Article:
Press Conference, September 26, 1924

Date: September 26, 1924

Location: Washington, D.C.

(Original document available here)

I don’t know of any new development relative to the survey that I am having made of aircraft, surface boats and submarines.

I haven’t any comment to make on Secretary Wilbur’s speech. I haven’t had a chance to read it. I expect to take up the matter of filling a vacancy on the Federal Trade Commission within a day or two. I think that vacancy occurred today. That is what I had in mind, or perhaps it was yesterday.

I have referred the telegram from Mr. Nicholson to the Attorney General. That is the telegram that came from the Secretary of the Law Enforcement League, at Philadelphia.

I think that Colonel Roosevelt’s nomination is a very strong nomination.

Mr. Vanderbilt who started some newspapers in California dropped in to see me. I knew him when he was one of the reporters here in Washington. There was no special significance to his visit, other than that he came back to call on me, as I hope any one of you would who came back to Washington and started some newspapers and expected to start some more.

I can’t make any statement about the reported dispatch from Russia, from Tohitcherin, saying that there ought to be negotiations between Russia and the United States.

I haven’t had any present plan for conferring with Mr. Butler the Chairman of the National Committee. He is in Chicago. I think he is planning to come to New York next week some time. Whether he will come down to see me or not, I don’t know.

I haven’t any speaking engagements, except those which are announced. I expect to say a word or two of greeting to the Washington Baseball Club when it reaches town. And I think I have some engagement to speak here in Washington at some – I don’t know just what it is, some matter in which Bishop MacDowell is interested –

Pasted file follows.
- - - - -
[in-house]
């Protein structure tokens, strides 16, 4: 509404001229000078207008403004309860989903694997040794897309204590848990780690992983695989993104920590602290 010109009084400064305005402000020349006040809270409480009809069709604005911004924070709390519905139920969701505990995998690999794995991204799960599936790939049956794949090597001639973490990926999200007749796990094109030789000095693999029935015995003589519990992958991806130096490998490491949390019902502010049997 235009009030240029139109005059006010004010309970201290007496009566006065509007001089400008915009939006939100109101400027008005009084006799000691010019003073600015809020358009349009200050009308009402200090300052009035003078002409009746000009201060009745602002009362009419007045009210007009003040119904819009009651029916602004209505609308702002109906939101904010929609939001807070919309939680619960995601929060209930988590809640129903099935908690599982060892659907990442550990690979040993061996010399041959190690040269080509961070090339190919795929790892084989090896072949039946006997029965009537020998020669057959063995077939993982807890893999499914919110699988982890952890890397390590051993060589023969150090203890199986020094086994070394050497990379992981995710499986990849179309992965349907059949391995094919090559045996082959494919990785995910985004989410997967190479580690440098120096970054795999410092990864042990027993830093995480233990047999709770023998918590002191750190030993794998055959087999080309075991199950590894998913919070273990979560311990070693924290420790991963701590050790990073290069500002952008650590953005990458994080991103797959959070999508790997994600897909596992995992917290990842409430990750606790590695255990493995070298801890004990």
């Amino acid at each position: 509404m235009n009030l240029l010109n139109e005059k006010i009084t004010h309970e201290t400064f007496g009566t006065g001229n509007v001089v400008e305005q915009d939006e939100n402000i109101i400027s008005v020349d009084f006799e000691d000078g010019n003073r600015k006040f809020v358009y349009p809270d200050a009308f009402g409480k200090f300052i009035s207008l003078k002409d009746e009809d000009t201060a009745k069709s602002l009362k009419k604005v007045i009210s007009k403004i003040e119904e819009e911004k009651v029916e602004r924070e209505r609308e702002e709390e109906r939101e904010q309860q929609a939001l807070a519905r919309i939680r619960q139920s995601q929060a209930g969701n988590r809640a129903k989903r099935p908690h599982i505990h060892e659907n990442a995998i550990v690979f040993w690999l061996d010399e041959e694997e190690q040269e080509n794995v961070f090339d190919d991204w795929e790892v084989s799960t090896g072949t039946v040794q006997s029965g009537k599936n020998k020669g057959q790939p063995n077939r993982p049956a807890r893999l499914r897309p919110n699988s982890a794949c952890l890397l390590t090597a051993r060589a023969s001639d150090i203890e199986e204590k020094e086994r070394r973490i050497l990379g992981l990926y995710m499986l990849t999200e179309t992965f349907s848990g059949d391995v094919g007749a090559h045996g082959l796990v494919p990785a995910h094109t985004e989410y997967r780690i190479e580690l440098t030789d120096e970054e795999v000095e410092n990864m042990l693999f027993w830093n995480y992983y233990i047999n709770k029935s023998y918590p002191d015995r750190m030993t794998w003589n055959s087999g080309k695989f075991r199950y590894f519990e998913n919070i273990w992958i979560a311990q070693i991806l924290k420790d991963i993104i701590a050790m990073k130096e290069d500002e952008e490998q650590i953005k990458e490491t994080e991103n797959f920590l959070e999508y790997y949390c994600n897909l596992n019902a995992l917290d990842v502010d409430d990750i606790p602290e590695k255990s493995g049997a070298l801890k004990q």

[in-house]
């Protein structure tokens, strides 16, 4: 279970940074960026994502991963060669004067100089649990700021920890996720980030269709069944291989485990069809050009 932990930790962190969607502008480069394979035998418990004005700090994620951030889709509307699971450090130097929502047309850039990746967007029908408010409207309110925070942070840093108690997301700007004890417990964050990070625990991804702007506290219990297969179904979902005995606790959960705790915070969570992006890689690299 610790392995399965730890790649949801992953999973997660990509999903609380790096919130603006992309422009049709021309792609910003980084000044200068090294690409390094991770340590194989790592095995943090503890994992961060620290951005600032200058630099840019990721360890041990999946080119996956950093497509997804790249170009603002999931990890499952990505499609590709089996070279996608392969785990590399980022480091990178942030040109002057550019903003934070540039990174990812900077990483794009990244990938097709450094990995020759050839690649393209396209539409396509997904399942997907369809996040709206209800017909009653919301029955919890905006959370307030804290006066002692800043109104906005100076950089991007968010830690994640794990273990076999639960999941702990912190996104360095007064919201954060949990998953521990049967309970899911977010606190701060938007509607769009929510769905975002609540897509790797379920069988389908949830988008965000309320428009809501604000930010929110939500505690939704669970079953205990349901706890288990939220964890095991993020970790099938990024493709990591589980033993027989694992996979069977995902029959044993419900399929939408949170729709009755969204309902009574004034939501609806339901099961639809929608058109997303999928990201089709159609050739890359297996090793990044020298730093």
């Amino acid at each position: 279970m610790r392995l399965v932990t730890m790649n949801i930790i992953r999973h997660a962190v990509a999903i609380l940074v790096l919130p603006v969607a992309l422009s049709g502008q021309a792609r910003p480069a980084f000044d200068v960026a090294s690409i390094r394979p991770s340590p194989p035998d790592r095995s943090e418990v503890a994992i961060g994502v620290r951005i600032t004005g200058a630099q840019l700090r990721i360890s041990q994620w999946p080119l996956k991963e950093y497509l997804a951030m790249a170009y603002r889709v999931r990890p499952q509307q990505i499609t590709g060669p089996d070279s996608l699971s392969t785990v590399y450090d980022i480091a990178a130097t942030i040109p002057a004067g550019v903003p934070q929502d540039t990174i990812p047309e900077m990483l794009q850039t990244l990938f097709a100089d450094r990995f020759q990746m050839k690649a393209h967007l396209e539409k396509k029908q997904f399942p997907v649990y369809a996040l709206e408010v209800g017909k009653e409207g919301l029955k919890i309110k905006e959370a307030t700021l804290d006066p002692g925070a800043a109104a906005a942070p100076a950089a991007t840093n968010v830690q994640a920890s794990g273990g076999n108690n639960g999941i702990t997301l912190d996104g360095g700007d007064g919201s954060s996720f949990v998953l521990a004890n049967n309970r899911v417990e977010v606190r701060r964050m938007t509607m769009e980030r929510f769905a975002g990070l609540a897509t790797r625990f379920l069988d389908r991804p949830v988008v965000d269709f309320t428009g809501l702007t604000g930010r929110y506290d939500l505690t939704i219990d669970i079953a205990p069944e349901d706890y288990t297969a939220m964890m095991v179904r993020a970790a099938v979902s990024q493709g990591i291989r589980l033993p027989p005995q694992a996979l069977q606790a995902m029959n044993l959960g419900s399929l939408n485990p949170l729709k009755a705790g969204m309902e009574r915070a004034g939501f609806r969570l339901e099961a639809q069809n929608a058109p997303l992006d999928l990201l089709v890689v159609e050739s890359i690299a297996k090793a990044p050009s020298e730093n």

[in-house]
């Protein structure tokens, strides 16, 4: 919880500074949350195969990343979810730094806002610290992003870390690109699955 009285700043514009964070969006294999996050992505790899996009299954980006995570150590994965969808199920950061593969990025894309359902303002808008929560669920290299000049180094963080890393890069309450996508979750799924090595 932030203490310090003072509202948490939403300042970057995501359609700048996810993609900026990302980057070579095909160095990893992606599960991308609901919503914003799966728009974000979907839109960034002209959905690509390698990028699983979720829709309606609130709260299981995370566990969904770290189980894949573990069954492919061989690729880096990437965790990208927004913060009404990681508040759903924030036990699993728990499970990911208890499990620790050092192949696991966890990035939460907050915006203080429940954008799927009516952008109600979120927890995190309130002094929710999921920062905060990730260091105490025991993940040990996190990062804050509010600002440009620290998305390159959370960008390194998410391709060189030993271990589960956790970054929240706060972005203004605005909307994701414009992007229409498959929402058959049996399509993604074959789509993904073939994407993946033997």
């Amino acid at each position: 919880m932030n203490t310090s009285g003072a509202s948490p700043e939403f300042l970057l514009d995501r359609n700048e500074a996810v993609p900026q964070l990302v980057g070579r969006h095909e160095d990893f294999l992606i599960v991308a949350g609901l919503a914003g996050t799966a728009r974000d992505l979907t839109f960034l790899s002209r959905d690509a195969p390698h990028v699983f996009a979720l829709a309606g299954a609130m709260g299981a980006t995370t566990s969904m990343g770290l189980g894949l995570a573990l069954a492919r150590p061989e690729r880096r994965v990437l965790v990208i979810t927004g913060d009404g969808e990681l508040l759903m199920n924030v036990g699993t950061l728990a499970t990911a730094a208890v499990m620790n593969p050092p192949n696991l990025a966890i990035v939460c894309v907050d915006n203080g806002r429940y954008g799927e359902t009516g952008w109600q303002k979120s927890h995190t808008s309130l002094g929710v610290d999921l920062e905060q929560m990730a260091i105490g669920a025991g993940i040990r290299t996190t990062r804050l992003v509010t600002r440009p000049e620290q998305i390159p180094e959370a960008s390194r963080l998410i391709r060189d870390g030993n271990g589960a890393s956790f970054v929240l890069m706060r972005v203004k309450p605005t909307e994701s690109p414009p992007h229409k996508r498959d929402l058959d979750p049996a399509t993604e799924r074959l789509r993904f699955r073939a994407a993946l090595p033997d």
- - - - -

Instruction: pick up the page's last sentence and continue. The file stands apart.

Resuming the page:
The Asbury statue, Mr. President.

Oh yes. I think I referred to that before.

Mr. President, are you going to speak to them?

Yes, we referred to that before. I recall now.

I wouldn’t say that I had/protests about a reduction in the sugar schedule. Two or three people have come in who are interested in the growing of sugar beets and wanted to be heard about it. I think some of them have sent in some briefs, which I have on file with the report. That seems to cover the inquiries.

Anything in the Cabinet, Mr. President?

Oh. No, there was no discussion in the Cabinet this morning, other than the report of Secretary Wallace that there had been a case of foot and mouth disease discovered in Texas. As soon as it was established, it was taken care of.

Citation: Calvin Coolidge: Remarks by the President to Newspaper Correspondents 

The Coolidge Foundation gratefully acknowledges the volunteer efforts of Nicholas Quintero who prepared this document for digital publication.

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